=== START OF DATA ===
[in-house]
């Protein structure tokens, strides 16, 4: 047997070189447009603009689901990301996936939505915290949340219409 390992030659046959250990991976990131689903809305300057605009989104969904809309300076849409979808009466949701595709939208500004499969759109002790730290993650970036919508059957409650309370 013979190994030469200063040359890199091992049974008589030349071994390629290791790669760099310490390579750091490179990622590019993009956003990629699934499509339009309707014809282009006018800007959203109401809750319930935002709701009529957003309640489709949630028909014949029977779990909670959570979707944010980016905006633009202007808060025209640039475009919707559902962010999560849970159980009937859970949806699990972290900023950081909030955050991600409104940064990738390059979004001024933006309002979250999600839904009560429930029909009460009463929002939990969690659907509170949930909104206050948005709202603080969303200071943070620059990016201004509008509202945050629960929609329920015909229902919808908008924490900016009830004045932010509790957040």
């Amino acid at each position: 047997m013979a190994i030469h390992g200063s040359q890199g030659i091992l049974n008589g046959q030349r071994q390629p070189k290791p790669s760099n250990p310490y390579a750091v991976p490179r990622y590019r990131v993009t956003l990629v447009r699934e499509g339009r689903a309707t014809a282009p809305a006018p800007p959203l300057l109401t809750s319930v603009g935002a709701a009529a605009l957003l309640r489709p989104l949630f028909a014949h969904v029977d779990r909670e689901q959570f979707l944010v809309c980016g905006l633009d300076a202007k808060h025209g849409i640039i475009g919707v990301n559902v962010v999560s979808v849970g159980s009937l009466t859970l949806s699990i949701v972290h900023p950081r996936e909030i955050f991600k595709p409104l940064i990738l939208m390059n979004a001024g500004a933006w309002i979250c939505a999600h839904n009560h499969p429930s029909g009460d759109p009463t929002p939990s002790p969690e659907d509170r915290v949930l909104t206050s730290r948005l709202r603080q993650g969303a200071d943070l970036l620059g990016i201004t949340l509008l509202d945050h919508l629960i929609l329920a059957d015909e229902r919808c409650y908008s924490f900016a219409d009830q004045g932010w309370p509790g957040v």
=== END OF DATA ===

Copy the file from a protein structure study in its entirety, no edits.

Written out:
[in-house]
């Protein structure tokens, strides 16, 4: 047997070189447009603009689901990301996936939505915290949340219409 390992030659046959250990991976990131689903809305300057605009989104969904809309300076849409979808009466949701595709939208500004499969759109002790730290993650970036919508059957409650309370 013979190994030469200063040359890199091992049974008589030349071994390629290791790669760099310490390579750091490179990622590019993009956003990629699934499509339009309707014809282009006018800007959203109401809750319930935002709701009529957003309640489709949630028909014949029977779990909670959570979707944010980016905006633009202007808060025209640039475009919707559902962010999560849970159980009937859970949806699990972290900023950081909030955050991600409104940064990738390059979004001024933006309002979250999600839904009560429930029909009460009463929002939990969690659907509170949930909104206050948005709202603080969303200071943070620059990016201004509008509202945050629960929609329920015909229902919808908008924490900016009830004045932010509790957040």
């Amino acid at each position: 047997m013979a190994i030469h390992g200063s040359q890199g030659i091992l049974n008589g046959q030349r071994q390629p070189k290791p790669s760099n250990p310490y390579a750091v991976p490179r990622y590019r990131v993009t956003l990629v447009r699934e499509g339009r689903a309707t014809a282009p809305a006018p800007p959203l300057l109401t809750s319930v603009g935002a709701a009529a605009l957003l309640r489709p989104l949630f028909a014949h969904v029977d779990r909670e689901q959570f979707l944010v809309c980016g905006l633009d300076a202007k808060h025209g849409i640039i475009g919707v990301n559902v962010v999560s979808v849970g159980s009937l009466t859970l949806s699990i949701v972290h900023p950081r996936e909030i955050f991600k595709p409104l940064i990738l939208m390059n979004a001024g500004a933006w309002i979250c939505a999600h839904n009560h499969p429930s029909g009460d759109p009463t929002p939990s002790p969690e659907d509170r915290v949930l909104t206050s730290r948005l709202r603080q993650g969303a200071d943070l970036l620059g990016i201004t949340l509008l509202d945050h919508l629960i929609l329920a059957d015909e229902r919808c409650y908008s924490f900016a219409d009830q004045g932010w309370p509790g957040v």